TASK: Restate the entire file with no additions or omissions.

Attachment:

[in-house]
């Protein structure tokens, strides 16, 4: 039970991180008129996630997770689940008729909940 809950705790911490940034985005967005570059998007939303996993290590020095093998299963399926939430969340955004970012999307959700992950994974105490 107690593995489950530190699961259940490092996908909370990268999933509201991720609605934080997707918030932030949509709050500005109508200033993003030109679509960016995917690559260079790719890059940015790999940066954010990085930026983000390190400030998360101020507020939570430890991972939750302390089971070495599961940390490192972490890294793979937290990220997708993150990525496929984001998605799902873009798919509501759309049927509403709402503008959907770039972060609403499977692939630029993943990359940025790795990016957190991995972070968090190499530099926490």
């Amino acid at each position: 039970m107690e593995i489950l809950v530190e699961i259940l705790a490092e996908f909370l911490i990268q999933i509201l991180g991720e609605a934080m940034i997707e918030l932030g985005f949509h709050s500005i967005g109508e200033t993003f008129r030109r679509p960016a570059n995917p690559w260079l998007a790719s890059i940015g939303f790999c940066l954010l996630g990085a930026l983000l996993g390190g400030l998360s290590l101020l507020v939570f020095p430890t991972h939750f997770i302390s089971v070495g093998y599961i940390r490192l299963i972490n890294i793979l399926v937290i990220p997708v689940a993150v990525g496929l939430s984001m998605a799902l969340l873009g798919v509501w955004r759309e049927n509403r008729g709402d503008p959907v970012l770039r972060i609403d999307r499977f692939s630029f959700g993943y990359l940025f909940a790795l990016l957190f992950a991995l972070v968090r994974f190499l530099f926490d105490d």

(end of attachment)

[in-house]
């Protein structure tokens, strides 16, 4: 039970991180008129996630997770689940008729909940 809950705790911490940034985005967005570059998007939303996993290590020095093998299963399926939430969340955004970012999307959700992950994974105490 107690593995489950530190699961259940490092996908909370990268999933509201991720609605934080997707918030932030949509709050500005109508200033993003030109679509960016995917690559260079790719890059940015790999940066954010990085930026983000390190400030998360101020507020939570430890991972939750302390089971070495599961940390490192972490890294793979937290990220997708993150990525496929984001998605799902873009798919509501759309049927509403709402503008959907770039972060609403499977692939630029993943990359940025790795990016957190991995972070968090190499530099926490």
């Amino acid at each position: 039970m107690e593995i489950l809950v530190e699961i259940l705790a490092e996908f909370l911490i990268q999933i509201l991180g991720e609605a934080m940034i997707e918030l932030g985005f949509h709050s500005i967005g109508e200033t993003f008129r030109r679509p960016a570059n995917p690559w260079l998007a790719s890059i940015g939303f790999c940066l954010l996630g990085a930026l983000l996993g390190g400030l998360s290590l101020l507020v939570f020095p430890t991972h939750f997770i302390s089971v070495g093998y599961i940390r490192l299963i972490n890294i793979l399926v937290i990220p997708v689940a993150v990525g496929l939430s984001m998605a799902l969340l873009g798919v509501w955004r759309e049927n509403r008729g709402d503008p959907v970012l770039r972060i609403d999307r499977f692939s630029f959700g993943y990359l940025f909940a790795l990016l957190f992950a991995l972070v968090r994974f190499l530099f926490d105490d």